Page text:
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Why I am selling my Crypto

This is an article primarily for friends and family; a warning from someone you know.

TLDR; in the unlikely event block-chain solves a real problem, no crypto token holders will profit from it. Purchasing tokens is gambling.

On a basic technical level Bitcoin is awful and has been superseded by Monero1. The only practical use of Bitcoin was criminal activity. This is past tense because the authorities are now aware of how easily traceable it is. I have not owned any significant amount of Bitcoin for a long time. The electricity and silicon costs alone are reason enough for me to dump it. It’s depressing even having to talk about it.

So this article is not about Bitcoin. I have opinions about Bitcoin, but I’m an expert on moving bytes around, checking bits are in the corrected order, that sort of thing. I don’t know about whatever it is that keeps bitcoin going. For that you should consult Nassim Taleb’s Bitcoin “Black paper”.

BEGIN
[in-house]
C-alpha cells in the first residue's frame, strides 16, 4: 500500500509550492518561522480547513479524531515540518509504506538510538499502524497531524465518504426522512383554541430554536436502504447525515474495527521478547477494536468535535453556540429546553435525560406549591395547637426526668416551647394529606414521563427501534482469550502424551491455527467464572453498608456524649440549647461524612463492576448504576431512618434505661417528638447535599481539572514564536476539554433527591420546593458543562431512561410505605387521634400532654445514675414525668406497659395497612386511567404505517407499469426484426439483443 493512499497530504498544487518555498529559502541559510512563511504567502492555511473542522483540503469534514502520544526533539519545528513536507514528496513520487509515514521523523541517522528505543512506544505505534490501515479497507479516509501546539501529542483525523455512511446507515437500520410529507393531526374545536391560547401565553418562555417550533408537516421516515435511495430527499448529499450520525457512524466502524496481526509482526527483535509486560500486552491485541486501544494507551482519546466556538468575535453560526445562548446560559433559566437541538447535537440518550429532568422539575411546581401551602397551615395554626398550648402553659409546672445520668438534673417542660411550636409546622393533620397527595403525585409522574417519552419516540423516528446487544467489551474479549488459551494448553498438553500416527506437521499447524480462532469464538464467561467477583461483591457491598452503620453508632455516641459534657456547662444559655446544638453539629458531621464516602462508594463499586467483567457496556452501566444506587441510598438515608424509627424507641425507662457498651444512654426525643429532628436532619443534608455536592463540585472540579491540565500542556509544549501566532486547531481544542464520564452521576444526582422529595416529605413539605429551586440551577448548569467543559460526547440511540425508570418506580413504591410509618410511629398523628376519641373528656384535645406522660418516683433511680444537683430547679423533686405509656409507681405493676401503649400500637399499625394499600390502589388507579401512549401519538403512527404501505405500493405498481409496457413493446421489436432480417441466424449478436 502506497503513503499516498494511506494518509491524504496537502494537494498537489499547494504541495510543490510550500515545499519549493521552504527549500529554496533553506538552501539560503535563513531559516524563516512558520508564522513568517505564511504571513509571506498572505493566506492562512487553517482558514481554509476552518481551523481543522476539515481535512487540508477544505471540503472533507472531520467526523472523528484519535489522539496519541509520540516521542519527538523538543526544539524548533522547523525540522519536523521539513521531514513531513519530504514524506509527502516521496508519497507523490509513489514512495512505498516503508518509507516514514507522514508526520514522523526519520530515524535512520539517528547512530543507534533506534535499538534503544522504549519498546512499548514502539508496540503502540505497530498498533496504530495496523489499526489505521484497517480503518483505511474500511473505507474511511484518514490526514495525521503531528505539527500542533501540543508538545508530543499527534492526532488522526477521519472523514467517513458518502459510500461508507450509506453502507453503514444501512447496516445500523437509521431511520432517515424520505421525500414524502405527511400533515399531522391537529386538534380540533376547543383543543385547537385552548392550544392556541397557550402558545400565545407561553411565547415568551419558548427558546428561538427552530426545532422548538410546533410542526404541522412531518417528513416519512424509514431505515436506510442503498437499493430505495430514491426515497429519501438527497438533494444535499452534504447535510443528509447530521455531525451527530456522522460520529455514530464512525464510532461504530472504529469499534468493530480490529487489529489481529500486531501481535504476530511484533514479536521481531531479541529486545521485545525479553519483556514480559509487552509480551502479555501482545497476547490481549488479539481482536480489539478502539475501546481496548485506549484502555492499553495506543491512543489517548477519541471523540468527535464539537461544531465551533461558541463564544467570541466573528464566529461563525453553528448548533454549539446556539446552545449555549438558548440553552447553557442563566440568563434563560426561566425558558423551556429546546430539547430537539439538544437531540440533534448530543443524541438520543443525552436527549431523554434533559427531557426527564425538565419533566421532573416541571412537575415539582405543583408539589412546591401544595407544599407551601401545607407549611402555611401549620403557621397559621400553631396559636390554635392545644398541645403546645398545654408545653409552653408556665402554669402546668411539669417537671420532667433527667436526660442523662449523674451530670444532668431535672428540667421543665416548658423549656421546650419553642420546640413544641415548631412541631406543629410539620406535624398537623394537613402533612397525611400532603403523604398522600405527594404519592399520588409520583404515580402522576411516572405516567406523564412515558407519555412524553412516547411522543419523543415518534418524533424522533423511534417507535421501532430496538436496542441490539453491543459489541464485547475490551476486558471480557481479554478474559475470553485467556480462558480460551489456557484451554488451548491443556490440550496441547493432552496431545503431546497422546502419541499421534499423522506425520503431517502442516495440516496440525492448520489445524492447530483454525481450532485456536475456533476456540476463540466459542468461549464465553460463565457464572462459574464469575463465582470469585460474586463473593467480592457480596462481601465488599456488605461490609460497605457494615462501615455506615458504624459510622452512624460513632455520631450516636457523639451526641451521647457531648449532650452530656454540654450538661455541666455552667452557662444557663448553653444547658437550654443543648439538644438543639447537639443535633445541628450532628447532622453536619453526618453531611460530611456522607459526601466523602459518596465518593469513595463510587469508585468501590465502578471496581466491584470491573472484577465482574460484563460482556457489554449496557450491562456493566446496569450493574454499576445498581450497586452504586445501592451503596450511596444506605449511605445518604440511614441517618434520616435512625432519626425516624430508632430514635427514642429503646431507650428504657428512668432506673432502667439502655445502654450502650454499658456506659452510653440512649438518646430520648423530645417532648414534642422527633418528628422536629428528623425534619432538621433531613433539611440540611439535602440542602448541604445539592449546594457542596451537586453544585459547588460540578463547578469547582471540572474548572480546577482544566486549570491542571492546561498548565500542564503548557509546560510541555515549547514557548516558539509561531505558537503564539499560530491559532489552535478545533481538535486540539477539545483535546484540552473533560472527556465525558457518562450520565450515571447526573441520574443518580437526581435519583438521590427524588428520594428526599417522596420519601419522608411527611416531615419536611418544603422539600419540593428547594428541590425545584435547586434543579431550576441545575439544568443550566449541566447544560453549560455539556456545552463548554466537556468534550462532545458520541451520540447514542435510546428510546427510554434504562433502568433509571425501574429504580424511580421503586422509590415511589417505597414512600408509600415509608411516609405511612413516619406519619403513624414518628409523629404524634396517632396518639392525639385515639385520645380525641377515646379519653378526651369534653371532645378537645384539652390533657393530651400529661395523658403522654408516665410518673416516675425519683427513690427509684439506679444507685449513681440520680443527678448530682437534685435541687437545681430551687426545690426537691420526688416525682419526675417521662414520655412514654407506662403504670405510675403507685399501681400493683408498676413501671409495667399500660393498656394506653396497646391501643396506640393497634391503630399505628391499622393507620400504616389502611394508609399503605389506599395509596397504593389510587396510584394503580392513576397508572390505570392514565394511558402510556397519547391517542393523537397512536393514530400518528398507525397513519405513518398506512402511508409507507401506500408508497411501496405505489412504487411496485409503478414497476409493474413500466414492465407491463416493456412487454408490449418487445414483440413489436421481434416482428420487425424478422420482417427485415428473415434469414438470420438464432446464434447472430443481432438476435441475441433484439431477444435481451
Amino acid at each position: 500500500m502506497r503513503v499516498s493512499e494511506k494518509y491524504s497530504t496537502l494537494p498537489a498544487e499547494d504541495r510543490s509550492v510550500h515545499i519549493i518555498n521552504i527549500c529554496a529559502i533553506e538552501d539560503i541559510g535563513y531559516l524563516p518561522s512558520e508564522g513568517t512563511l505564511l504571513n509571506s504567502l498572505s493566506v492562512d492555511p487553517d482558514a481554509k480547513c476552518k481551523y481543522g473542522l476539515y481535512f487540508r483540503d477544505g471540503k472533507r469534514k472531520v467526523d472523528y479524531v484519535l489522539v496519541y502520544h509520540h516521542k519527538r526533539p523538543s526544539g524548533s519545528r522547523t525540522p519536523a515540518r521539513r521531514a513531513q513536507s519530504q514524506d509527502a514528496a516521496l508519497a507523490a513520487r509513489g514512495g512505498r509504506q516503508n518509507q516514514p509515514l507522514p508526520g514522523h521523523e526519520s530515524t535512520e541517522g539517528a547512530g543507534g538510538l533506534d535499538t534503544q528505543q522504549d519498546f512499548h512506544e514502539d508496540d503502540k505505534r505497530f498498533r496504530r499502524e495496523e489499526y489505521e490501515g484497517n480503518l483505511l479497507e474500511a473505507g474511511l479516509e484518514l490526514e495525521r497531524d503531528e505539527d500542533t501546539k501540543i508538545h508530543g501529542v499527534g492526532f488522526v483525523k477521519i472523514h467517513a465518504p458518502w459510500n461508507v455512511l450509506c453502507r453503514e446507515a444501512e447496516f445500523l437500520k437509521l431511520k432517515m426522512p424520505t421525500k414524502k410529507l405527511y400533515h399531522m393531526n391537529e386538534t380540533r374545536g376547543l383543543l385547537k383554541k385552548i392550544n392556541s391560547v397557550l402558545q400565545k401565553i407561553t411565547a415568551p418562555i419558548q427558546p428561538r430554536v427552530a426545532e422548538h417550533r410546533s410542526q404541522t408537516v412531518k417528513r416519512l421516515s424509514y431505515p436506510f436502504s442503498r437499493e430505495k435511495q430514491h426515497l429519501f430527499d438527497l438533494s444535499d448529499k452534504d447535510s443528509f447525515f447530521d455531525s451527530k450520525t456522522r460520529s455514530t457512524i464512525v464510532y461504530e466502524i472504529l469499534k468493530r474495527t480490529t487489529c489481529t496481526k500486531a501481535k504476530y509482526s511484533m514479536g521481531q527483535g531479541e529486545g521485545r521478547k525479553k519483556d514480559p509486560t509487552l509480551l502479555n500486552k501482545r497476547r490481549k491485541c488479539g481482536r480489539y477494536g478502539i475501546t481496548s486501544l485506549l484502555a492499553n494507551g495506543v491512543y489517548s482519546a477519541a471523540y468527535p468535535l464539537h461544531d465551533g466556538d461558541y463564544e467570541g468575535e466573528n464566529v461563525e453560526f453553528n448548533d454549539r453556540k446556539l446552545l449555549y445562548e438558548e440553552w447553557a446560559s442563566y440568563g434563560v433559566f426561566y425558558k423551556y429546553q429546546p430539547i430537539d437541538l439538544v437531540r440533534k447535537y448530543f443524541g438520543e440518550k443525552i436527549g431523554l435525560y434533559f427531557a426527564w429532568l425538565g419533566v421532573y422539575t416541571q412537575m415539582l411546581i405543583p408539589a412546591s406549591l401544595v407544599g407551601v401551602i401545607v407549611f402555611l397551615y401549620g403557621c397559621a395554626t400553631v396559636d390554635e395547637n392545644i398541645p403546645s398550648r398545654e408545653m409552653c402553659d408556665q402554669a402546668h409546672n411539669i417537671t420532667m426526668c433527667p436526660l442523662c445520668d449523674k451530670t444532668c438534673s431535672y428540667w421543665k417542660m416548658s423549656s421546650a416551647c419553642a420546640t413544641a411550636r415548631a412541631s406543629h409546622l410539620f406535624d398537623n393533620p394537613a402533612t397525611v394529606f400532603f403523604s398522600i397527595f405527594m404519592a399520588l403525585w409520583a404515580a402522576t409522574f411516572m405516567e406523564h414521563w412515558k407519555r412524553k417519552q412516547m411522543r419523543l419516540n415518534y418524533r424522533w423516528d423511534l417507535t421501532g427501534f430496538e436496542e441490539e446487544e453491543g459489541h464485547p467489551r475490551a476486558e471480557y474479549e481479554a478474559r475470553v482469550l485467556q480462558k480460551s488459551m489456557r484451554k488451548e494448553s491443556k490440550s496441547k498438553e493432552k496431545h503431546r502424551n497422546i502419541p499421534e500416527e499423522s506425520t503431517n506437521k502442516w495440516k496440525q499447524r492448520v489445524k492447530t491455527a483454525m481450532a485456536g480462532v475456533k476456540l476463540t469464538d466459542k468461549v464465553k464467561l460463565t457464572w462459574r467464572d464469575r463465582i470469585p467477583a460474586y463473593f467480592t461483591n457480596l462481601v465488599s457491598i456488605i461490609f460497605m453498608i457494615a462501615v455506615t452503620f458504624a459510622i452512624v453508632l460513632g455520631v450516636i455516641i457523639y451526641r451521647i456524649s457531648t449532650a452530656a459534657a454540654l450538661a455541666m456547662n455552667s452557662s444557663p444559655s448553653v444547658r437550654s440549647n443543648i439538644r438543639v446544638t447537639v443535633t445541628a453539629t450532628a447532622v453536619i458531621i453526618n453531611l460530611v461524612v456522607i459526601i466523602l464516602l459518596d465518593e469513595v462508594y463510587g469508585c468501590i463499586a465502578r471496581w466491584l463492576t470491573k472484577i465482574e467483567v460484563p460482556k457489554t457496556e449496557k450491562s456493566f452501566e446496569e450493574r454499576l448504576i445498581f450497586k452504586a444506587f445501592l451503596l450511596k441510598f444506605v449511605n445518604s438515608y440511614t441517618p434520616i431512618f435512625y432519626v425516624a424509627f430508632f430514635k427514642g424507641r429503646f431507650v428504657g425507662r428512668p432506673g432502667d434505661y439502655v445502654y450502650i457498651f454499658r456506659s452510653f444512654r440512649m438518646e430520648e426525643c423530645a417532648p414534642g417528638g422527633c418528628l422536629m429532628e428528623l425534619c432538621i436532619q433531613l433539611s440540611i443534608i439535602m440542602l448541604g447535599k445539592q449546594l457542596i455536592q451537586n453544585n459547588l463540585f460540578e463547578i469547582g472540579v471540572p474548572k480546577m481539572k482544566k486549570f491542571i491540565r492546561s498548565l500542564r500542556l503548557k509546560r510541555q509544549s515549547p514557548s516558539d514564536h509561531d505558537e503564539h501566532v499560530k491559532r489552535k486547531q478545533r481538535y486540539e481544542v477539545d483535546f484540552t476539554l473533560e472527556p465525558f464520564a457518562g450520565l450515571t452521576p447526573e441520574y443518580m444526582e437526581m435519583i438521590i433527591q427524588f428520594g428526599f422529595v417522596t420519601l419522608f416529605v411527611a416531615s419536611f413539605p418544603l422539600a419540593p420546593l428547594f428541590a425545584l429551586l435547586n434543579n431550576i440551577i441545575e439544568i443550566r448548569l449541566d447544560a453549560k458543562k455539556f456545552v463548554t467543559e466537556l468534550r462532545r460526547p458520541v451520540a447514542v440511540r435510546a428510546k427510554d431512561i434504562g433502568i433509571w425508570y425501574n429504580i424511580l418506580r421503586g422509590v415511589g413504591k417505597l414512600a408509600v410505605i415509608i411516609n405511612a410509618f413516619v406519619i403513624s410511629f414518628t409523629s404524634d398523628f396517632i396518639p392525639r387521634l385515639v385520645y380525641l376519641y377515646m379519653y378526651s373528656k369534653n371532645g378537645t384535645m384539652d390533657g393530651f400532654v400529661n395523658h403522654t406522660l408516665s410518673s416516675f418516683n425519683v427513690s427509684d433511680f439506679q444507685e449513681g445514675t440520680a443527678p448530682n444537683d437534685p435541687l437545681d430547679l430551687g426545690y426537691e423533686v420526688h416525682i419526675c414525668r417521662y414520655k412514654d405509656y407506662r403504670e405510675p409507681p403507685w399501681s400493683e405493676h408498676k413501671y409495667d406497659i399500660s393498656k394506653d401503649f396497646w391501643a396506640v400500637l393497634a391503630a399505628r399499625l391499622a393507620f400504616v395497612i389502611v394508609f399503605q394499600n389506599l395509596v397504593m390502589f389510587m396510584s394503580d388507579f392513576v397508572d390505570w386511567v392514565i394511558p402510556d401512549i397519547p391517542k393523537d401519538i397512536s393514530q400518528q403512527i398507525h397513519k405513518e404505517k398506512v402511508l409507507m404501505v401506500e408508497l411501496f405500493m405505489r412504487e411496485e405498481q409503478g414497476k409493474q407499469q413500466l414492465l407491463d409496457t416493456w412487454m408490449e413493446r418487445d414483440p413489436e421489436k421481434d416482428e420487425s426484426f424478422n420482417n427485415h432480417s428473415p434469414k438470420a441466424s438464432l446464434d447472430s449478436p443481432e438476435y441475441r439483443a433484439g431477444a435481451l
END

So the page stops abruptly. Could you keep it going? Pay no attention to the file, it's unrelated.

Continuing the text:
This isn’t about other pure crypto “currencies”, like Monero or Reserve, either. Perhaps these can function as a medium of exchange or a store of value.2. It is doubtful, but that is not something I can talk about authoritatively. So this is about block-chains and their associated tokens e.g. Ethereum, Solana etc.

The narrative is that these are going to revolutionise the world. Much like the internet has done and even the movement of compute resources to the Cloud. This is going to start in places like Africa for things like tracking the distribution of people and goods.